Good Reads: Wilderness
I like magazines. I mean I really REALLY like them. They pile high in my study, they accompany me whenever I sit in a café on my own and reading them is an established part of my weekend routine. I also buy new magazines each time before I board a flight in order to kill time or as a souvenir during holidays. That is why I decided to add another hobby of mine to this blog next to photography and travel. In the future I will use the tag “good reads” to give reviews on books and magazines I find worth reading.
I heard the name Jedidah Jenkins for the first time in an article about his journey from Oregon to Patagonia by bike. I was curious about what somebody has to say who cycled over 11.000 kilometers at a stretch. As it turned out, Jenkins had a lot to tell. He quotes Muir and Thoreau and in the same breath philosophizes about adventure and travel. I started following him on Instagram where he publishes lots of interesting content and found out that he is co-publishing a magazine with the melodious name “Wilderness“, a title that instantly arouses a deep longing for loosing yourself in that very wilderness. As soon as shipping to Europe was available I placed my order to get my hands on the magazine.
The description of Wilderness on the webpage reads as follows: “Imagine if McQueen, Kerouac, Muir & Whitman started a magazine. Let’s make Wilderness; a men’s mag about exploration, character & grit.” Even though that sounds more than promising to me, I know plenty of women who are too claiming their share of “men’s” wilderness.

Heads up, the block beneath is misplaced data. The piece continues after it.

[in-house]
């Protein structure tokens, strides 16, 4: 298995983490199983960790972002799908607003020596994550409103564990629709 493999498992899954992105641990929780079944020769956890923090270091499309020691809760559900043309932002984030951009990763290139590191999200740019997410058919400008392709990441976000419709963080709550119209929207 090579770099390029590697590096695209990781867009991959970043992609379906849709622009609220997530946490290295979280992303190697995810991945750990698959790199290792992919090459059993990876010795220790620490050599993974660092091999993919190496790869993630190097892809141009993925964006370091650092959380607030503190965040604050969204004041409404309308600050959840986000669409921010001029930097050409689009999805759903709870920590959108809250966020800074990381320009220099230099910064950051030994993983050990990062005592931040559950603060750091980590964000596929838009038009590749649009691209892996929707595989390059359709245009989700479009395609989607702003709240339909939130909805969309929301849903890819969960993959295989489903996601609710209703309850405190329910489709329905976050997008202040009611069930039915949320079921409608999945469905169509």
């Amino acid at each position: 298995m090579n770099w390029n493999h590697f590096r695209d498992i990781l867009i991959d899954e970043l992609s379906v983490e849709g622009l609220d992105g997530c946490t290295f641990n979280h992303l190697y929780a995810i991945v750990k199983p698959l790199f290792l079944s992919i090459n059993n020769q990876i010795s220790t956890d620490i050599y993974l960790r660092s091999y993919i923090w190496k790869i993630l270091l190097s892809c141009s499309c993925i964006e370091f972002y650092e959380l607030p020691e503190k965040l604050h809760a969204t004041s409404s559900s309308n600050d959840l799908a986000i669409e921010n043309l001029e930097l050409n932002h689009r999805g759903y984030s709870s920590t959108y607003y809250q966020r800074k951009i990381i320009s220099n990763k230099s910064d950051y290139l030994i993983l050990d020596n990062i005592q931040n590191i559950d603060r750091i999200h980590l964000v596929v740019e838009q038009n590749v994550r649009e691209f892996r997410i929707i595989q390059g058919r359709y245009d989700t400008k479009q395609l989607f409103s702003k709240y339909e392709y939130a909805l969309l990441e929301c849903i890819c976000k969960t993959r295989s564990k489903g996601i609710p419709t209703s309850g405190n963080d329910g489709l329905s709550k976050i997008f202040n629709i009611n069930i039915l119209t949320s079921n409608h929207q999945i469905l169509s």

Enclosed in the envelope came a patch with the words “The Wilderness Makes You Better”. Little details like that often make the difference for me whether I just like a product or company or if it manages to reach me emotionally.
The first thing that meets the eye is the fat black bar of the binding. At first glance the binding reminded me of something like a scientific paper but the beautiful typo on the spine managed to appease that impression, on second thought I think it is this very resemblance to a scientific journal that give the whole magazine that wholehearted appearance I value so highly. The uncoated paper feels good in my hands and underlines the natural look of the photography. The aesthetic of Wilderness reminds me of typical indie-coffee-table magazines.
On the inside Wilderness is well designed with carefully selected images, beautiful fonts and varied layouts. What I liked most were the big headlines and quotes. Small irregularities in the layouts will hopefully be ironed out until the next issue.
Due to the binding some space on double-page spreads is getting lost but on most pages this is hardly an issue.
Travel reports, photography, interviews, literature and some history. If I had to describe Wilderness in one word it would probably be diverse. The magazine was written with the aspiration to inspire and encourage self-reflection. I’m not entirely sure if the archaic and close-to-nature tone of the magazine is for everyone but I certainly enjoyed the articles. Overall Wilderness has a thoughtful tone but mostly gets by without moralizing too much.
Wilderness is the kind of magazine where I would love to see my own photos if they were being published. I am curious to find out if it pays out to largely forego classic reports in favour of more timeless topics. I am also looking forward to the next issues because I will certainly order another one.